In the 1999 Watergate comedy “Dick,” President Nixon was played by actor Dan Hedaya, born July 24th, 1940.  Hedaya is better known as Nick Tortelli, the ex-husband of Carla on “Cheers” and its spin-off, “The Tortellis”.

During his 1968 campaign, Nixon made a brief appearance on the TV comedy show “Laugh-In,” saying “Sock it to me?” Ruth Buzzi was a “Laugh-In” cast member for the show’s entire six-season run. She was born on this date in 1936.

 

MORE CROWNED HEADS

July 23 in history:

Sarah Ferguson (“Fergie”) married into the British royal family on July 23rd, 1986.  Fergie’s marriage to Prince Andrew made her the Duchess of York.  Andrew and Sarah were married for 10 years.  Their daughters, Princesses Beatrice and Eugenie, drew attention at the 2011 wedding of Prince William for their clothes, especially their designer hats.

Vanessa Williams had to stop wearing her royal headgear…the Miss America crown…on this date in 1984.  She was the first African-American contestant to be named Miss America, and the first to resign.  Williams was pressured to give up the title two months before the end of her reign because of publicity about nude photos of her, taken a year before she won the pageant.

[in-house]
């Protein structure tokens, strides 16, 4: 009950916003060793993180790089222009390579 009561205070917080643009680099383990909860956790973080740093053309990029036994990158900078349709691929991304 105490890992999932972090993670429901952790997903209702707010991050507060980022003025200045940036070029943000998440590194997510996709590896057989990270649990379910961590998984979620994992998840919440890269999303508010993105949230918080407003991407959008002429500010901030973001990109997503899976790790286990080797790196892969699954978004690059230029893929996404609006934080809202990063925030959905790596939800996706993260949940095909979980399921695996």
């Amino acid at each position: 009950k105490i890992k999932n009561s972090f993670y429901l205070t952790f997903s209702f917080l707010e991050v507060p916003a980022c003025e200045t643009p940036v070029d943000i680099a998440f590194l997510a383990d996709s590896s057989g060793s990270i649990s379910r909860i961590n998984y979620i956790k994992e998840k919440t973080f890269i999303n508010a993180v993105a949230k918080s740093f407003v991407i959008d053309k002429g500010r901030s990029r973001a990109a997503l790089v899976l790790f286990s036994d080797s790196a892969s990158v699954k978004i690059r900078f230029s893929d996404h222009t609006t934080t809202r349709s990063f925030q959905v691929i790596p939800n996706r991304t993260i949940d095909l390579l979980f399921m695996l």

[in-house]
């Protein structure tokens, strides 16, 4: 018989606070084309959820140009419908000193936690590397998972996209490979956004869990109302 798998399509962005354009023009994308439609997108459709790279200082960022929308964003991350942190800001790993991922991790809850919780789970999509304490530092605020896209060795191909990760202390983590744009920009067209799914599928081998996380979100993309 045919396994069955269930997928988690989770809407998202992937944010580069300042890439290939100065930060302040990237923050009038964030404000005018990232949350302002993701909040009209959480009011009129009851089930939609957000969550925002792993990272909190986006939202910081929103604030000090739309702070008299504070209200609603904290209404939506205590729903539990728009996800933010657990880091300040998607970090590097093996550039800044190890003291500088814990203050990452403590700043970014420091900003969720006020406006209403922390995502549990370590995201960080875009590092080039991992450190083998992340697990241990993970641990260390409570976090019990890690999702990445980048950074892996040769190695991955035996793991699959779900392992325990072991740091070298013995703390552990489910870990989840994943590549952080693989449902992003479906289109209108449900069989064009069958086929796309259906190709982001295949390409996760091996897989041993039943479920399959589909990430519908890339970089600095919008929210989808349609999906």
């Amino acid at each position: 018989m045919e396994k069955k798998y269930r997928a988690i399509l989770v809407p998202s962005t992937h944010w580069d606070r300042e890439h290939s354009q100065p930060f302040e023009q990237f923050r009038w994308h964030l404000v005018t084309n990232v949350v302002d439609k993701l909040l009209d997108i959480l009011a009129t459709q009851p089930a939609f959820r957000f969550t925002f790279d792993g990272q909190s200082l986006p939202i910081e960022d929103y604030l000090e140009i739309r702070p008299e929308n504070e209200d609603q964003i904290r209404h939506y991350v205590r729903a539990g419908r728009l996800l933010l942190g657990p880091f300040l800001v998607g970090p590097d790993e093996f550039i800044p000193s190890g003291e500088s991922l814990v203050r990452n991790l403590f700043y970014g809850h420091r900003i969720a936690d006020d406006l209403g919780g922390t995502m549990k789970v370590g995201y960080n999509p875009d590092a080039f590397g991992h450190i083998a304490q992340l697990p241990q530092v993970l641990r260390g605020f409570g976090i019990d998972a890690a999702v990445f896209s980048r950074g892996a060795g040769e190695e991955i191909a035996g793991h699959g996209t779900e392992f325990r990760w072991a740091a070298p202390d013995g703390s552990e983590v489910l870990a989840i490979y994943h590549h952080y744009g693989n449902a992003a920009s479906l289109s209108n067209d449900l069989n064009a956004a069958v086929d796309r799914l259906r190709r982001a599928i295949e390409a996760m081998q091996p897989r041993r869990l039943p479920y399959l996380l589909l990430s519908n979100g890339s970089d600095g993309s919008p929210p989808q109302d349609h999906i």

On July 23rd of 1952, a revolution began in Egypt which led to the abdication of King Farouk I.

July 23rd was the birthday of Ethiopia’s last monarch, Emperor Haile Selassie (1892).  And it was the day that U.S. President U.S. Grant died in 1885.

CLEAVELAND ROCKS!

July 22 in history:

On July 22nd, 1796, a portion of land along Lake Erie was named “Cleaveland,” in honor of Gen. Moses Cleaveland, the head of the surveying party.  A printer later shortened the new city’s name to “Cleveland,” Ohio.

Cleveland’s Rock and Roll Hall of Fame includes the Eagles, whose drummer Don Henley was born on this date in 1947. Also born on July 22nd, actor David Spade (1964) from “Saturday Night Live” and “Just Shoot Me!”

The fatal shooting of bank robber and gangster John Dillinger happened on July 22nd, 1934 outside the Biograph Theater in Chicago.  Three government agents fired at the 31-year-old Dillinger.